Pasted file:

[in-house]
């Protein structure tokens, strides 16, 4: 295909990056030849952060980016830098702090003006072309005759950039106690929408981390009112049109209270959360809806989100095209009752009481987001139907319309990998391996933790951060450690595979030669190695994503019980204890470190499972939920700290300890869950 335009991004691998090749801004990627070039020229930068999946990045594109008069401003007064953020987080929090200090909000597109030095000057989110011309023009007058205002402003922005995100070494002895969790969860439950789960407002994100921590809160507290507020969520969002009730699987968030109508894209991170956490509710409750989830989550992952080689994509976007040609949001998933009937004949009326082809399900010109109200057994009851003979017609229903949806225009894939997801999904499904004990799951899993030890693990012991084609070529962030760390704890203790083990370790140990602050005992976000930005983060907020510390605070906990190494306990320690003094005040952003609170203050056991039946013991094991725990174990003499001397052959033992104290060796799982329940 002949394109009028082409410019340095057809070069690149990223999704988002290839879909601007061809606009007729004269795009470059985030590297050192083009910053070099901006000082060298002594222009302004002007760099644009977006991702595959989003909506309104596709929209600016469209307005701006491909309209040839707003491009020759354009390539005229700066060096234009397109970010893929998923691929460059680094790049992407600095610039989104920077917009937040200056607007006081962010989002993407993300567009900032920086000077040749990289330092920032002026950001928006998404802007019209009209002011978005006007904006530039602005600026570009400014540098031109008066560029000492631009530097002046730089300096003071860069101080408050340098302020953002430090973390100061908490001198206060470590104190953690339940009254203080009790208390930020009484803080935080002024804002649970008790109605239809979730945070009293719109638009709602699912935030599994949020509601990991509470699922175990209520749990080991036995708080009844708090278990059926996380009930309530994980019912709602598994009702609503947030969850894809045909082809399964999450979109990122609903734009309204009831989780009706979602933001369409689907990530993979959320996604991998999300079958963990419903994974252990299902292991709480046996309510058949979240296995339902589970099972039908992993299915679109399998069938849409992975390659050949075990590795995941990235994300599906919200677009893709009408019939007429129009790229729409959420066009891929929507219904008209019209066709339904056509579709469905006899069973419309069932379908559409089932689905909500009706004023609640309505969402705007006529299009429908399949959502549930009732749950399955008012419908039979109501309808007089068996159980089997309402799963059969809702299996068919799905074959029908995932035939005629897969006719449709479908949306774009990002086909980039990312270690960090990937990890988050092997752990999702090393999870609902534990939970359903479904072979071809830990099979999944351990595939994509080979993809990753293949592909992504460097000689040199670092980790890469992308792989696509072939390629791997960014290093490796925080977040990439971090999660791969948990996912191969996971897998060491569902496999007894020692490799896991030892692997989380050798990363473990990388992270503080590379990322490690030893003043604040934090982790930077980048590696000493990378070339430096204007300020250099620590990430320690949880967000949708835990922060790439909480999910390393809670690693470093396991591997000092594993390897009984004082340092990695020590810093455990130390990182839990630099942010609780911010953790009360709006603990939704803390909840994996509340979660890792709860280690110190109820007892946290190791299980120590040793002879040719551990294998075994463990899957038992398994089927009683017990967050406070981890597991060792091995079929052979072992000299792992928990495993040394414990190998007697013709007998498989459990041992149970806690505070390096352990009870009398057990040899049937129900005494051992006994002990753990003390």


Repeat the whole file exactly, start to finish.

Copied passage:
[in-house]
């Protein structure tokens, strides 16, 4: 295909990056030849952060980016830098702090003006072309005759950039106690929408981390009112049109209270959360809806989100095209009752009481987001139907319309990998391996933790951060450690595979030669190695994503019980204890470190499972939920700290300890869950 335009991004691998090749801004990627070039020229930068999946990045594109008069401003007064953020987080929090200090909000597109030095000057989110011309023009007058205002402003922005995100070494002895969790969860439950789960407002994100921590809160507290507020969520969002009730699987968030109508894209991170956490509710409750989830989550992952080689994509976007040609949001998933009937004949009326082809399900010109109200057994009851003979017609229903949806225009894939997801999904499904004990799951899993030890693990012991084609070529962030760390704890203790083990370790140990602050005992976000930005983060907020510390605070906990190494306990320690003094005040952003609170203050056991039946013991094991725990174990003499001397052959033992104290060796799982329940 002949394109009028082409410019340095057809070069690149990223999704988002290839879909601007061809606009007729004269795009470059985030590297050192083009910053070099901006000082060298002594222009302004002007760099644009977006991702595959989003909506309104596709929209600016469209307005701006491909309209040839707003491009020759354009390539005229700066060096234009397109970010893929998923691929460059680094790049992407600095610039989104920077917009937040200056607007006081962010989002993407993300567009900032920086000077040749990289330092920032002026950001928006998404802007019209009209002011978005006007904006530039602005600026570009400014540098031109008066560029000492631009530097002046730089300096003071860069101080408050340098302020953002430090973390100061908490001198206060470590104190953690339940009254203080009790208390930020009484803080935080002024804002649970008790109605239809979730945070009293719109638009709602699912935030599994949020509601990991509470699922175990209520749990080991036995708080009844708090278990059926996380009930309530994980019912709602598994009702609503947030969850894809045909082809399964999450979109990122609903734009309204009831989780009706979602933001369409689907990530993979959320996604991998999300079958963990419903994974252990299902292991709480046996309510058949979240296995339902589970099972039908992993299915679109399998069938849409992975390659050949075990590795995941990235994300599906919200677009893709009408019939007429129009790229729409959420066009891929929507219904008209019209066709339904056509579709469905006899069973419309069932379908559409089932689905909500009706004023609640309505969402705007006529299009429908399949959502549930009732749950399955008012419908039979109501309808007089068996159980089997309402799963059969809702299996068919799905074959029908995932035939005629897969006719449709479908949306774009990002086909980039990312270690960090990937990890988050092997752990999702090393999870609902534990939970359903479904072979071809830990099979999944351990595939994509080979993809990753293949592909992504460097000689040199670092980790890469992308792989696509072939390629791997960014290093490796925080977040990439971090999660791969948990996912191969996971897998060491569902496999007894020692490799896991030892692997989380050798990363473990990388992270503080590379990322490690030893003043604040934090982790930077980048590696000493990378070339430096204007300020250099620590990430320690949880967000949708835990922060790439909480999910390393809670690693470093396991591997000092594993390897009984004082340092990695020590810093455990130390990182839990630099942010609780911010953790009360709006603990939704803390909840994996509340979660890792709860280690110190109820007892946290190791299980120590040793002879040719551990294998075994463990899957038992398994089927009683017990967050406070981890597991060792091995079929052979072992000299792992928990495993040394414990190998007697013709007998498989459990041992149970806690505070390096352990009870009398057990040899049937129900005494051992006994002990753990003390």